North America 1904.0504
The Spanish-American War, the Banana Wars, the Mexican Revolution, World War I and the Great Depression (4 May 1904)
Historical Map of North America & the Caribbean
The American gains against Spain increased its interest in procuring a Central American canal to link its Atlantic and Pacific possessions. In 1902, the US purchased the remnants of the failed French attempt to build a canal through Panama, then part of war-torn Colombia. When negotiations with Colombia stalled, the US backed a Panamanian rebellion and gained the rights to a canal that way. Work started in 1904 and the Panama Canal was completed ten years later.
Caste War of Yucatán ends
Mexican federal troops retook Balacar from the Cruzob Maya, with Chan Santa Cruz falling at about the same time. These actions officially ended the Caste War of Yucatán, although sporadic Mayan unrest in the region would continue until April 1933.
The United States of America, represented by John Hay, and the United Kingdom, represented by Lord Pauncefote, signed the Hay-Pauncefote Treaty, nullifying the Clayton-Bulwer Treaty of 1850 and giving the United States the right to construct and control a canal across the Central American isthmus to connect the Atlantic and Pacific oceans.
The United States ended its protectorate over Cuba.
Second Venezuela Crisis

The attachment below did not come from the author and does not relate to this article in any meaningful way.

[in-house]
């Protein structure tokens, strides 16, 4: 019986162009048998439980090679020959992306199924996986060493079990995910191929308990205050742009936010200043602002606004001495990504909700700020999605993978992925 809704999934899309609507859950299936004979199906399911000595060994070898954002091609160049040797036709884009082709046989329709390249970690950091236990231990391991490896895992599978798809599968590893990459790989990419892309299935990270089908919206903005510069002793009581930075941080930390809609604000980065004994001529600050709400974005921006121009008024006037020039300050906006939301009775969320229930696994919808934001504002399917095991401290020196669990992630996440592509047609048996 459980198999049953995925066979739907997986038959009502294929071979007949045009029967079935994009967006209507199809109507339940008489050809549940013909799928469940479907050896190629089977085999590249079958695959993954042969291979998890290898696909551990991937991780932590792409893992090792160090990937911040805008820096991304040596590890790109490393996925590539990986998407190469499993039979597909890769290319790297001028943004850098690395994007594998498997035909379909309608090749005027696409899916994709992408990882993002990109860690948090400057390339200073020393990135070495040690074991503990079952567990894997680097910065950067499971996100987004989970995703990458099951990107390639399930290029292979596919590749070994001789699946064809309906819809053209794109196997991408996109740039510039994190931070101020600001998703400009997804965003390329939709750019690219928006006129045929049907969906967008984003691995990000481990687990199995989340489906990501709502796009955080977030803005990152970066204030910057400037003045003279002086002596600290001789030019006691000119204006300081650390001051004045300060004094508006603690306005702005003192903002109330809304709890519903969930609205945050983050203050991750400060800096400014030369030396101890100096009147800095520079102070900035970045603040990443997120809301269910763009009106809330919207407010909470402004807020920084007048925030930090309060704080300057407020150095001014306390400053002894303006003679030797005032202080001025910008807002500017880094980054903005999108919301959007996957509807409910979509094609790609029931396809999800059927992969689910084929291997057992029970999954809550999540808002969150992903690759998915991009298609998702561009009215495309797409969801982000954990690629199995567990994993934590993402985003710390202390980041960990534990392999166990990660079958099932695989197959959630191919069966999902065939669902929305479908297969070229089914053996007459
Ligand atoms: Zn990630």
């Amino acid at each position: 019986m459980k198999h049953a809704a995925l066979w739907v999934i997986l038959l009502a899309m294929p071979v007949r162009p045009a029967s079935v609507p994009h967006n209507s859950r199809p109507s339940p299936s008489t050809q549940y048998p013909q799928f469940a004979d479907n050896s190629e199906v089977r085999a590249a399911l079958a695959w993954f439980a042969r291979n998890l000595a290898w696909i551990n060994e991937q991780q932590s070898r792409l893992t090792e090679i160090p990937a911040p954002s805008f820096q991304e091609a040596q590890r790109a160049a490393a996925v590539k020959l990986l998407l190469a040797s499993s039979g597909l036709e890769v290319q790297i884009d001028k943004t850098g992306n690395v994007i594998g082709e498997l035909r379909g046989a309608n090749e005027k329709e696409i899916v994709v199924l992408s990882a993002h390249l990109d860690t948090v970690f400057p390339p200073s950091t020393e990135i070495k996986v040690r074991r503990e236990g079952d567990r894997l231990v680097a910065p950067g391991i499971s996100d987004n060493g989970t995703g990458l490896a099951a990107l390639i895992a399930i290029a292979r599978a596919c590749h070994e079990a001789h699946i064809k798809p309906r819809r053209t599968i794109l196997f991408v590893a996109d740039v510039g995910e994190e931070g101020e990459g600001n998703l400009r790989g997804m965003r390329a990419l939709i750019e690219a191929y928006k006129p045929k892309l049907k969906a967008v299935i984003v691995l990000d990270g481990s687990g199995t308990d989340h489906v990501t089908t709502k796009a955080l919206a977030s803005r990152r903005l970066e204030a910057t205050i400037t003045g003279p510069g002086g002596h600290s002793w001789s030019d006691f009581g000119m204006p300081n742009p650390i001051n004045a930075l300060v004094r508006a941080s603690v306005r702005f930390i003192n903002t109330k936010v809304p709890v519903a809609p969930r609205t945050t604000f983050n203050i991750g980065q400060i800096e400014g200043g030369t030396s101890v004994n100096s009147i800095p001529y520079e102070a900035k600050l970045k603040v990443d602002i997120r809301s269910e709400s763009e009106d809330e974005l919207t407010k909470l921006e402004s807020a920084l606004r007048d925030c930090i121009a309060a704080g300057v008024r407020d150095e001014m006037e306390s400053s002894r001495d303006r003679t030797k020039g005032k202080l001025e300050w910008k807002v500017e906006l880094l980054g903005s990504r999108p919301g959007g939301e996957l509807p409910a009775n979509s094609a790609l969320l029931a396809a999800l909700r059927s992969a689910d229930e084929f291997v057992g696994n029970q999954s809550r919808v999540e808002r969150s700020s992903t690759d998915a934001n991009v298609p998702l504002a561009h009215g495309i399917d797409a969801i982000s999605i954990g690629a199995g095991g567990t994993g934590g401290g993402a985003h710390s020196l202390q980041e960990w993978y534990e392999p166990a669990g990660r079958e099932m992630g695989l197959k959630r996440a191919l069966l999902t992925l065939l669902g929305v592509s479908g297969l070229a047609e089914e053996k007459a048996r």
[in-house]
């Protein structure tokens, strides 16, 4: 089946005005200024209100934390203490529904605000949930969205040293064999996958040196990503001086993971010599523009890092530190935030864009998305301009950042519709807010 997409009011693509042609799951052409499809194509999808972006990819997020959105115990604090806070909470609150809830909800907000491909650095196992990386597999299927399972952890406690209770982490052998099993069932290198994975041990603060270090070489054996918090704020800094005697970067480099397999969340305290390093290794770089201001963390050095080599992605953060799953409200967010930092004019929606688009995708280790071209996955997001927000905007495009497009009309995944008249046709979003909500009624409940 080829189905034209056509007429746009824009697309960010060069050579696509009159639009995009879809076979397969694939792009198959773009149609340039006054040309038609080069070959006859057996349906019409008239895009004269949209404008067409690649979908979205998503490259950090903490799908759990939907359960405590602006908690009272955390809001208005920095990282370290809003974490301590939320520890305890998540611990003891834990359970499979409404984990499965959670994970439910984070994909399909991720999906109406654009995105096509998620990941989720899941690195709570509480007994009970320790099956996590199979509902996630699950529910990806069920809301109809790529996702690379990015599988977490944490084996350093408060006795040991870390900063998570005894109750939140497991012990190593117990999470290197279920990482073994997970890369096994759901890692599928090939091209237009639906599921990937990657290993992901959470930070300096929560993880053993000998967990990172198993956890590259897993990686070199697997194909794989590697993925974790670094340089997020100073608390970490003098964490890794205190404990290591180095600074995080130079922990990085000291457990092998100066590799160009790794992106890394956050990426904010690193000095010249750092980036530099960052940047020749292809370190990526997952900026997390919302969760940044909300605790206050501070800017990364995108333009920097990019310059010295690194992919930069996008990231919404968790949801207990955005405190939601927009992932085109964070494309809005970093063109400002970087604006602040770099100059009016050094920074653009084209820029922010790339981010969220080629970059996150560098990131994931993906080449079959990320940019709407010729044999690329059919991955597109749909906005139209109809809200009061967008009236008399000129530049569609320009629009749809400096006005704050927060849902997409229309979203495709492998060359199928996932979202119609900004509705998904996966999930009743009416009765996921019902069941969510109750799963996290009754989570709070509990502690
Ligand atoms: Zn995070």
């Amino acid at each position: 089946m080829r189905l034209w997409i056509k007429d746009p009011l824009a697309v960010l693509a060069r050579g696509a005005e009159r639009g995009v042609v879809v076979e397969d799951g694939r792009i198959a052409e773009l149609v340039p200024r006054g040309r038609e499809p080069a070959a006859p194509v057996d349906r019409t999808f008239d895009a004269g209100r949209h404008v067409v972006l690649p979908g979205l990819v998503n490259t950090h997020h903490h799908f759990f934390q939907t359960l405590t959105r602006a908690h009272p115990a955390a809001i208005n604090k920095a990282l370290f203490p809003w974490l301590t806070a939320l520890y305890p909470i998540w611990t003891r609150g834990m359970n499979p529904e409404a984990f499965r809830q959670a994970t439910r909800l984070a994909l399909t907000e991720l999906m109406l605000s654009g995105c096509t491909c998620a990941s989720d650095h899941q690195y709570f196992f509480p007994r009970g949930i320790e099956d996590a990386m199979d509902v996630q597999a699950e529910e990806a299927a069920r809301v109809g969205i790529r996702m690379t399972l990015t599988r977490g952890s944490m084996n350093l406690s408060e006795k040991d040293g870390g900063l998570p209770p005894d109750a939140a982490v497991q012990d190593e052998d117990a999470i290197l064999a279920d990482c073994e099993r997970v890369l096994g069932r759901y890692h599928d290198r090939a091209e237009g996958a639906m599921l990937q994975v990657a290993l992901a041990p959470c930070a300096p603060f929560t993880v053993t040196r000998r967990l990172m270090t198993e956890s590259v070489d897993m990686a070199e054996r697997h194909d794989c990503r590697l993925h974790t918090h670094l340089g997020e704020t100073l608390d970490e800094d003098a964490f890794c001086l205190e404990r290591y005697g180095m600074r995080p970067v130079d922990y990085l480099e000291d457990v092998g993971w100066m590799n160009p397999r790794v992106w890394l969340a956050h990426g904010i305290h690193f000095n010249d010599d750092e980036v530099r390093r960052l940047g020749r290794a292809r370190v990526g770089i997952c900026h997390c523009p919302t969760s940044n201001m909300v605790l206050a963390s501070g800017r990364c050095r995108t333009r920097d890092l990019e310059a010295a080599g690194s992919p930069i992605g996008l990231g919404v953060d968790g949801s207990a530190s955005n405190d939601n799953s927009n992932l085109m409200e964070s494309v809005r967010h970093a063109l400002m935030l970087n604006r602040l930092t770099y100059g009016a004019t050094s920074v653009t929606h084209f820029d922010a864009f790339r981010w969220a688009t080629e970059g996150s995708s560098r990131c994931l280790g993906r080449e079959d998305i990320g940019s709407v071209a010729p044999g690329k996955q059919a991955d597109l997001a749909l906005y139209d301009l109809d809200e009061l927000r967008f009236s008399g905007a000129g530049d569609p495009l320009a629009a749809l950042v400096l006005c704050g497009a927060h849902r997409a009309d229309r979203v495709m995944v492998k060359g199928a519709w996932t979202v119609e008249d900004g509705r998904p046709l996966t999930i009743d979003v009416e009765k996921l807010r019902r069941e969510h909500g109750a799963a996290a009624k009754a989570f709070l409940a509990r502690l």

Britain, Germany, and Italy blockaded Venezuela over its refusal to pay foreign debts and damages suffered by European citizens in the recent civil war. At first the United States did not intervene, as the Monroe Doctrine only covered seizure of lands in the Americas not blockades. However, as the crisis escalated and Venezuela refused to back down, the US pressured a compromise where Venezuela agreed to commit 30% of its customs duties to settling claims.
The Platt Amendment granted the United States bases at Guantánamo Bay and Bahia Honda.
On 24 January 1903, the United States and the United Kingdom signed the Hay-Herbert Treaty, entrusting the resolution of the boundary dispute between Alaska and Canada to an arbitration by a mixed tribunal of three Americans, two Canadians, and one Briton. On 20 October, this tribunal agreed on a final demarcation line that was a compromise between the American and Canadian claims.
Following the Colombian government's stalling on Panama Canal negotiations with the United States, the strong separatist movement in Panama planned to declare independence from Colombia in November 1903. Forewarned, the Colombian government sent a battalion and the gunboat Bogotá to Panama City, arriving on 3 November. However, the US blocked Colombian actions on the excuse that they threatened the neutrality of the Panama Railway, allowing the Panamanian Revolutionary Junta to declare the separation of the isthmus and the independence of the Republic of Panama later that day.
Philippe-Jean Bunau-Varilla, the French diplomatic representative of Panama, and United States Secretary of State John Hay signed the Hay-Bunau-Varilla Treaty, establishing the Panama Canal Zone. The treaty allowed the US to begin construction of the Panama Canal; in return, they agreed to pay Panama $10 million plus an annual rental payment of $250,000.